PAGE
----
author = "Edris Joonaki and Jim Buckman and Burgass, {Rhoderick William} and {Tohidi Kalorazi}, Bahman",
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T1 - Exploration of the difference in molecular structure of n-C7 and CO2 induced asphaltenes

AU - Joonaki, Edris

AU - Buckman, Jim

AU - Burgass, Rhoderick William

AU - Tohidi Kalorazi, Bahman

PY - 2018/7/5

Y1 - 2018/7/5

N2 - Determination of the molecular structure of asphaltenes, especially in their native environment, is a formidable challenge in petroleum chemistry. Here we demonstrate that a combination of different spectroscopy and imaging based experimental techniques can be utilized to determine structures of asphaltenes, which have precipitated out of a crude oil, in an environment similar to real field conditions. A high pressure–high temperature quartz crystal microbalance (HPHT-QCM) setup can be used to detect asphaltene onset at oil production conditions. HPHT-QCM can also simulate CO2 injection conditions mimicking gas injection methods used to enhance oil recovery from depleted oil reservoirs. In this paper, we present the first compositional and structural research study on the QCM asphaltene deposits under gas injection conditions and compare it to n-C7 asphaltenes from the same crude oil precipitated in the laboratory. This study combines the use of Fourier transform infrared (FTIR) spectroscopy, nuclear magnetic resonance (NMR), environmental scanning electron microscopy (ESEM), and energy dispersive X-ray (EDX) analysis. Furthermore, deposits collected from chemically treated fluids were also studied. The HPHT-QCM asphaltene deposits from parent crude oil are richer in oxygen species, such as the Ox and R–OH polar groups, relative to the n-C7 asphaltenes. The results of this study provide high-pressure information that leads to better understanding of asphaltene precipitation and deposition phenomena and could be taken into account when designing prevention strategies to avoid asphaltene problems throughout the oil production process.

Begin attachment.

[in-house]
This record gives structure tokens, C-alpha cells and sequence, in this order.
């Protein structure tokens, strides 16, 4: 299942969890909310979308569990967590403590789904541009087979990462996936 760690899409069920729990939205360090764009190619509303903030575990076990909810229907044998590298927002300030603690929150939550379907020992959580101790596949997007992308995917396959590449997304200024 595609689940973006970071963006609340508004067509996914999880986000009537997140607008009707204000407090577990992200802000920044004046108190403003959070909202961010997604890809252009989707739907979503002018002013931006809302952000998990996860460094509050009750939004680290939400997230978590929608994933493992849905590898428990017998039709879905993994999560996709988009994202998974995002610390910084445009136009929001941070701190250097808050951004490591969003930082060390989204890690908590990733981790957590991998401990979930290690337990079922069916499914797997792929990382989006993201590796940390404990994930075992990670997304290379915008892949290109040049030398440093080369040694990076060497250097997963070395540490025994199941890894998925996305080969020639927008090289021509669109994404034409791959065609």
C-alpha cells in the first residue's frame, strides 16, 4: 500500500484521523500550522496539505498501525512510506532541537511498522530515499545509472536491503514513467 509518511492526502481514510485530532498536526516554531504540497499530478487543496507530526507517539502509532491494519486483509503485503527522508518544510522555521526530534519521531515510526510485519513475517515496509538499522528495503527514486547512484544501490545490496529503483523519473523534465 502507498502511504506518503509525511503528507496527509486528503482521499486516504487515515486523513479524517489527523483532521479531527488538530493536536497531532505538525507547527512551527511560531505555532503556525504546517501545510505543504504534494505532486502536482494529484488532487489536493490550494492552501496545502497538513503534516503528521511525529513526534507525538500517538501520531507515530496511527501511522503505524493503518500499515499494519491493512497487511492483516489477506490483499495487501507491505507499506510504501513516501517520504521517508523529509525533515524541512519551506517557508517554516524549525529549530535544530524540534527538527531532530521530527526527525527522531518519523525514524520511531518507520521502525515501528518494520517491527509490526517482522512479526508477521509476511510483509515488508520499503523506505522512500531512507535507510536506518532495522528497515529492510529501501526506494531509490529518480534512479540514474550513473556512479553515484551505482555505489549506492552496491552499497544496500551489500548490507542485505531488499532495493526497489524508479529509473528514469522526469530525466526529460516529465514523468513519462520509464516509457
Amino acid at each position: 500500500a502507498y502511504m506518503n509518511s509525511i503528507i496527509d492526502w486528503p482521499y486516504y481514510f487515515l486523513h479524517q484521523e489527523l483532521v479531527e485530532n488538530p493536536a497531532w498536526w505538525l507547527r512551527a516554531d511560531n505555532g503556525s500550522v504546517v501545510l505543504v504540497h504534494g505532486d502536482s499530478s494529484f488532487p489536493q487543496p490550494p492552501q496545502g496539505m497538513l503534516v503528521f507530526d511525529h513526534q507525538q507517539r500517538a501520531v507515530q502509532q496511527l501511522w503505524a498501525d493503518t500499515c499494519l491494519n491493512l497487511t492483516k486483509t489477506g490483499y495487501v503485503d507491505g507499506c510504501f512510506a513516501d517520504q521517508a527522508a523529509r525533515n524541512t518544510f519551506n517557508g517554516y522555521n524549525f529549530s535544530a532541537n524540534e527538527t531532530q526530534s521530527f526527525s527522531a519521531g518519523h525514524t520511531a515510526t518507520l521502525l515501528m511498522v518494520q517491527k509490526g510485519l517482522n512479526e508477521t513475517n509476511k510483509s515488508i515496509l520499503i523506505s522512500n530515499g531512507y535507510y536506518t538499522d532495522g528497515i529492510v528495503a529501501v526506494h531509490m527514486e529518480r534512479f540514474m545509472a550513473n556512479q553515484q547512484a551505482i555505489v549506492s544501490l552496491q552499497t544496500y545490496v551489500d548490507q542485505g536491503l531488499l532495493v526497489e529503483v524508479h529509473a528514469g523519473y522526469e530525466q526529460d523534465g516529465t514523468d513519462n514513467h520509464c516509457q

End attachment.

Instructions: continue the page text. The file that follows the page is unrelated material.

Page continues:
AB - Determination of the molecular structure of asphaltenes, especially in their native environment, is a formidable challenge in petroleum chemistry. Here we demonstrate that a combination of different spectroscopy and imaging based experimental techniques can be utilized to determine structures of asphaltenes, which have precipitated out of a crude oil, in an environment similar to real field conditions. A high pressure–high temperature quartz crystal microbalance (HPHT-QCM) setup can be used to detect asphaltene onset at oil production conditions. HPHT-QCM can also simulate CO2 injection conditions mimicking gas injection methods used to enhance oil recovery from depleted oil reservoirs. In this paper, we present the first compositional and structural research study on the QCM asphaltene deposits under gas injection conditions and compare it to n-C7 asphaltenes from the same crude oil precipitated in the laboratory. This study combines the use of Fourier transform infrared (FTIR) spectroscopy, nuclear magnetic resonance (NMR), environmental scanning electron microscopy (ESEM), and energy dispersive X-ray (EDX) analysis. Furthermore, deposits collected from chemically treated fluids were also studied. The HPHT-QCM asphaltene deposits from parent crude oil are richer in oxygen species, such as the Ox and R–OH polar groups, relative to the n-C7 asphaltenes. The results of this study provide high-pressure information that leads to better understanding of asphaltene precipitation and deposition phenomena and could be taken into account when designing prevention strategies to avoid asphaltene problems throughout the oil production process.